I received my Ph.D. in Philosophy from the University of Toronto in 1990 and my A.B. in Asian Studies from Amherst College in 1983. While writing my dissertation from 1986-89 I also studied with Francisco Varela (1946-2001) at CREA (Centre de Recherche en Epistemologie Applique) at the Ecole Polytechnique in Paris. During this time we also wrote our book, The Embodied Mind: Cognitive Science and Human Experience (MIT Press, 1991). From 1989-91 I was supported by a Social Sciences and Humanities Research Council of Canada Postdoctoral Fellowship, which I held first at the Department of Philosophy, University of California, Berkeley, and then at the Center for Cognitive Studies at Tufts University, where I worked with Daniel Dennett.
During 1991-92 I was a non-tenure stream Assistant Professor in the Philosophy Department at the University of Toronto. I then held tenure-stream appointments in the Philosophy Departments at Concordia University (1992-94), Boston University (1994-96), and York University (1996-2005). I received tenure and became Associate Professor at York University in 1998, and then from 2002-2005 held a Canada Research Chair (Tier 2) in Cognitive Science and the Embodied Mind. While at York University I was also a member of the Centre for Vision Research.
From 2005-2013 I was a Full Professor in the Department of Philosophy at the University of Toronto, where I was also a member of the undergraduate program in Cognitive Science. In July, 2013, I joined the Department of Philosophy at the University of British Columbia (Vancouver campus) as a Full Professor.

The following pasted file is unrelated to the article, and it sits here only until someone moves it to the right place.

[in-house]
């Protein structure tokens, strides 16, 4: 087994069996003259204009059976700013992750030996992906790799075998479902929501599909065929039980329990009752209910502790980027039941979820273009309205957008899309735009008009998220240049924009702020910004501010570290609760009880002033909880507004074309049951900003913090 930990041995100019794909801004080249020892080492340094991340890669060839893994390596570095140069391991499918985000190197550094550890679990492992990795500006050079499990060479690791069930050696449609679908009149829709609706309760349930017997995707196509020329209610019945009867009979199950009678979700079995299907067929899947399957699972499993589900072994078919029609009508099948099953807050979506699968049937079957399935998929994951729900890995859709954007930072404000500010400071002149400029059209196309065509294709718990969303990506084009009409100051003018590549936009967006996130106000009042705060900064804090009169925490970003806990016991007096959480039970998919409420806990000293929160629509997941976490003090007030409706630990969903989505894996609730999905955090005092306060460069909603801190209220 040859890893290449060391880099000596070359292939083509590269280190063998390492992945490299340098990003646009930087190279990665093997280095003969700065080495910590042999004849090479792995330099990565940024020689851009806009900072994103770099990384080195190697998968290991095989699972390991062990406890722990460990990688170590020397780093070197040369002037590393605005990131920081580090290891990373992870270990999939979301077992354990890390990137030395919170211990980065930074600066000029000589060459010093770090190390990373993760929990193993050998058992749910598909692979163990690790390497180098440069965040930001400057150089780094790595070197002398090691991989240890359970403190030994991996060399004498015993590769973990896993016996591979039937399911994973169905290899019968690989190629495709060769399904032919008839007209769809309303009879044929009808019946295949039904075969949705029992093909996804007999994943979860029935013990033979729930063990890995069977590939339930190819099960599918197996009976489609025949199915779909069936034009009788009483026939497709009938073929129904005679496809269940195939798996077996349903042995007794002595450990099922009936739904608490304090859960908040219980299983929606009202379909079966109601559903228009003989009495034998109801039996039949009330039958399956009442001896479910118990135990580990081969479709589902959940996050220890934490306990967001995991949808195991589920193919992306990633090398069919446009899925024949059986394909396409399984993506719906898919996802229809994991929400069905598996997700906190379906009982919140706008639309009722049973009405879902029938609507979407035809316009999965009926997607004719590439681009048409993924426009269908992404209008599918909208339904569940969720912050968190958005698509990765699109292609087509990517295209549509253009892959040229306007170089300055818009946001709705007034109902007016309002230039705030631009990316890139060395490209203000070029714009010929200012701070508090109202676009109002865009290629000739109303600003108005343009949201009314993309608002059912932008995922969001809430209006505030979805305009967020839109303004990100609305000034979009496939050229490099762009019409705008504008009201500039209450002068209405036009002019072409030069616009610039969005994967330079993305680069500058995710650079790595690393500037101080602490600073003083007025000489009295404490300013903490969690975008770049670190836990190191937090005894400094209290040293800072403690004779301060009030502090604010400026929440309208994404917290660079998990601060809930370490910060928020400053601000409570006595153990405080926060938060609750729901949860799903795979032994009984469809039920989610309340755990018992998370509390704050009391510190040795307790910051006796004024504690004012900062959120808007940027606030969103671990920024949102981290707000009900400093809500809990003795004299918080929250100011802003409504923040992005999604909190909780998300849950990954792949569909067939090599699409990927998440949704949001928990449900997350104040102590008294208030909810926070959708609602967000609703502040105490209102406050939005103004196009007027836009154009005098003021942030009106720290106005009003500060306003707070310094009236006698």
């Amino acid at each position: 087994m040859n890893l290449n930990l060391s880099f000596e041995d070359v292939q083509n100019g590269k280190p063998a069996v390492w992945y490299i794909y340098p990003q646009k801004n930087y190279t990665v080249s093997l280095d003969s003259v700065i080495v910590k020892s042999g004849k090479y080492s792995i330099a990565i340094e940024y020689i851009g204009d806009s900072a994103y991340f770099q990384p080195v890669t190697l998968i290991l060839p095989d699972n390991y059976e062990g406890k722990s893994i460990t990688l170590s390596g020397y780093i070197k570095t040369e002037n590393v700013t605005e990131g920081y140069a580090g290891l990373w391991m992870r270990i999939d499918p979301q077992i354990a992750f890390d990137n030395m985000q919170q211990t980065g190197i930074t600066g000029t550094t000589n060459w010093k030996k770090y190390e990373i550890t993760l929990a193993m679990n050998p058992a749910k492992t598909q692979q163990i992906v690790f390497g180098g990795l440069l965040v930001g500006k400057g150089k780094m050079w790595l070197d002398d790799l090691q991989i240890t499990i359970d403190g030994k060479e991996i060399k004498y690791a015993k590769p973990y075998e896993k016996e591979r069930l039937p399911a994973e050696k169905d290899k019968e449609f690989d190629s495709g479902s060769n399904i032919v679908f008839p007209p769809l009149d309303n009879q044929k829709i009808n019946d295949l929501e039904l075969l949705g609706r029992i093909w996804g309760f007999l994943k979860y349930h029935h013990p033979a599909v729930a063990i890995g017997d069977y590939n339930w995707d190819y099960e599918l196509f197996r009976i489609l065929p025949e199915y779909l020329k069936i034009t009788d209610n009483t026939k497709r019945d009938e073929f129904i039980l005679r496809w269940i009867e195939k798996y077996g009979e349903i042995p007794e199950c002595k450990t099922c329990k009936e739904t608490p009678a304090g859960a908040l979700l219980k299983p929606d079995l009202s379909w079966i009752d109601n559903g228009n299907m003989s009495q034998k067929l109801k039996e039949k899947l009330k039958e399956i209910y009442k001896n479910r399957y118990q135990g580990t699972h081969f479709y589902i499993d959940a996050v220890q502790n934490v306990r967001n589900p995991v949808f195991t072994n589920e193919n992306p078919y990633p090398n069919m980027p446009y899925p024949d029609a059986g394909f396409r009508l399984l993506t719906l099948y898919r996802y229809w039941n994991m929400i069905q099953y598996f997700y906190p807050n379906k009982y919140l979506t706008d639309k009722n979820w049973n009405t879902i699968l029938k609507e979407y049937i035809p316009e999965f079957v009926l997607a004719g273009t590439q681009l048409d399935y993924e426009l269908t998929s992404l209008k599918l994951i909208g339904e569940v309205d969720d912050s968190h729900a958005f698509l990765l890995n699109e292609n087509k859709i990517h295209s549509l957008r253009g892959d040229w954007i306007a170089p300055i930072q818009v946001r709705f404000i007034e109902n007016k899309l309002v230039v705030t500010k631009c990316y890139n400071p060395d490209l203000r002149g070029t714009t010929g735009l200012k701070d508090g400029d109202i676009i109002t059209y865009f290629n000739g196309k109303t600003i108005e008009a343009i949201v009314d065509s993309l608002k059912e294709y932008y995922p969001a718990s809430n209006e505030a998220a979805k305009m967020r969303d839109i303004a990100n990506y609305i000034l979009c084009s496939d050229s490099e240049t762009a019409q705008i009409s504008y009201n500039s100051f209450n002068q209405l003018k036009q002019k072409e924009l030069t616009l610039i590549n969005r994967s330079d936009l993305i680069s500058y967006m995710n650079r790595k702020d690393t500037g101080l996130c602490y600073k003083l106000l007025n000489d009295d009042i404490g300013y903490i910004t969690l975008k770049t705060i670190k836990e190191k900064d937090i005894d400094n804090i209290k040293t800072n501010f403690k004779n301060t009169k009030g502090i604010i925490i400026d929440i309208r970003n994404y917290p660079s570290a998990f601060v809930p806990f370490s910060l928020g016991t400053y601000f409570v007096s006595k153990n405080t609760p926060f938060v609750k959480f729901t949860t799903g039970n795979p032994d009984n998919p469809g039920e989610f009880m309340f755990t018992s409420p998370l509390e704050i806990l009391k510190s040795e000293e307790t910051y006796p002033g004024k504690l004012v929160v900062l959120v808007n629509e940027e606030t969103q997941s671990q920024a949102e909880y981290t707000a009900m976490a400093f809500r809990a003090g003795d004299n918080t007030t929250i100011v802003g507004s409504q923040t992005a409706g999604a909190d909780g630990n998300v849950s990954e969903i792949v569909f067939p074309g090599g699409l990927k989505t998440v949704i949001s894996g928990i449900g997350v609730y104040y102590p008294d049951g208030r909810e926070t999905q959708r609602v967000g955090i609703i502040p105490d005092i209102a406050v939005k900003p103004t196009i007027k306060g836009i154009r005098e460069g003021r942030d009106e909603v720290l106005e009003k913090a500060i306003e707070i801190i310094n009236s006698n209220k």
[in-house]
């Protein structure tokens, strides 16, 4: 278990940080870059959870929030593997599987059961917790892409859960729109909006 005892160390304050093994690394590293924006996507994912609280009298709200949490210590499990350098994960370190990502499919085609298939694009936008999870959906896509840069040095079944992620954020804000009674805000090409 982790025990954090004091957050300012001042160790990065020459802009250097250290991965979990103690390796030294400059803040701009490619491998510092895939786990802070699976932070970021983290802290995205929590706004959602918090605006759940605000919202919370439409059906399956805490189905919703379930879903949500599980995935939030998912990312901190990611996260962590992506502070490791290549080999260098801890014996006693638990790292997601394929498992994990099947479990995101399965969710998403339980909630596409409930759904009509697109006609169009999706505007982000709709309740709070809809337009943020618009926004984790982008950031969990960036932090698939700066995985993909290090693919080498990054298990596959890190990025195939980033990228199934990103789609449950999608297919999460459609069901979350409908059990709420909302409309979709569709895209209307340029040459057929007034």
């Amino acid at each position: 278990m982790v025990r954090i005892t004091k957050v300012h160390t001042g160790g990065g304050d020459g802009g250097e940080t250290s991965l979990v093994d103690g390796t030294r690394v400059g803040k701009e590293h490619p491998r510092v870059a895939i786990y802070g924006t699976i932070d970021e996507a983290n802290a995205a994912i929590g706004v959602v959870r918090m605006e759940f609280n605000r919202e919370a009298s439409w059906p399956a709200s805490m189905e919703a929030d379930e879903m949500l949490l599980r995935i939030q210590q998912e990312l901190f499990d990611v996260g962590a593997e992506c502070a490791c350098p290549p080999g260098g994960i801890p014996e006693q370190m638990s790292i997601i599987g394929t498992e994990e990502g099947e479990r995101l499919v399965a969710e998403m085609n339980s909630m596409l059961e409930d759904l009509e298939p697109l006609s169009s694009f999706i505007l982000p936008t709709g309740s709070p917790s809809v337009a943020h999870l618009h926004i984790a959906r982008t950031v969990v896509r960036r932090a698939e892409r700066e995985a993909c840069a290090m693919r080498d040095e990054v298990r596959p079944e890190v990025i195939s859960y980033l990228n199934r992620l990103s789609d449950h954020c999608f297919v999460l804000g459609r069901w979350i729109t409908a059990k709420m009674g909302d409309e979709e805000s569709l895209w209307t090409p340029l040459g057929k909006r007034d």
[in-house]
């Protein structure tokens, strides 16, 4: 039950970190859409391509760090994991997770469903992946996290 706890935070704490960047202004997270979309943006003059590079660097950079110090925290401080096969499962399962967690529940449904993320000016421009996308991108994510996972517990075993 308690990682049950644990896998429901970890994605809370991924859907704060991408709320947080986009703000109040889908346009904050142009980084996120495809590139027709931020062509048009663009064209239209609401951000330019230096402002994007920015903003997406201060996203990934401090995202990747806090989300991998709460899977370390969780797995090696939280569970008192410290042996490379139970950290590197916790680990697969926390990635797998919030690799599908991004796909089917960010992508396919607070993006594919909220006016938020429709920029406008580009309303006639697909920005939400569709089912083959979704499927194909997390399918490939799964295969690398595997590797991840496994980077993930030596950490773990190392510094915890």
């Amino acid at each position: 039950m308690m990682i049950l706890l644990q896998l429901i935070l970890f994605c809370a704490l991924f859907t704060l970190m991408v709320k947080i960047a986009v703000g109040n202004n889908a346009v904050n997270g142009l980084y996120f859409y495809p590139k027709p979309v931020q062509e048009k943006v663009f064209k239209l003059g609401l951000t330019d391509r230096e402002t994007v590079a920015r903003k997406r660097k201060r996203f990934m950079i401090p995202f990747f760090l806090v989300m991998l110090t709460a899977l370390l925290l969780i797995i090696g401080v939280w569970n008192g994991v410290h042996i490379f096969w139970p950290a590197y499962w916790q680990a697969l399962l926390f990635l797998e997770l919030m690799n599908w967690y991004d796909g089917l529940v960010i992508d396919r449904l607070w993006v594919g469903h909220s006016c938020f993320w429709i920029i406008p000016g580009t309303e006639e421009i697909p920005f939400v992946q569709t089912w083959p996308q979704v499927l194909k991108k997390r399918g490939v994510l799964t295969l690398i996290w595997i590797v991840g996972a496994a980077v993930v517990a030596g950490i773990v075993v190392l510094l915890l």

I have held visiting appointments at CREA, the Center for Subjectivity Research at the University of Copenhagen, the Philosophy Department at the University of Colorado, Boulder, and the Faculty of Philosophy, Friedrich-Schiller-Universität Jena, Germany. In the winter/spring semester of 2014, I was the Numata Visiting Professor at the Center for Buddhist Studies at the University of California, Berkeley.
As a child and teenager in the 1970s I was home-schooled at the Lindisfarne Association, an educational and contemplative institute and community founded by my father, William Irwin Thompson. It was there that I first met Francisco Varela when he attended a conference in 1977 organized by my father and Gregory Bateson on “Mind in Nature.” Varela then lived with us as a Scholar in Residence and became a Lindisfarne Fellow.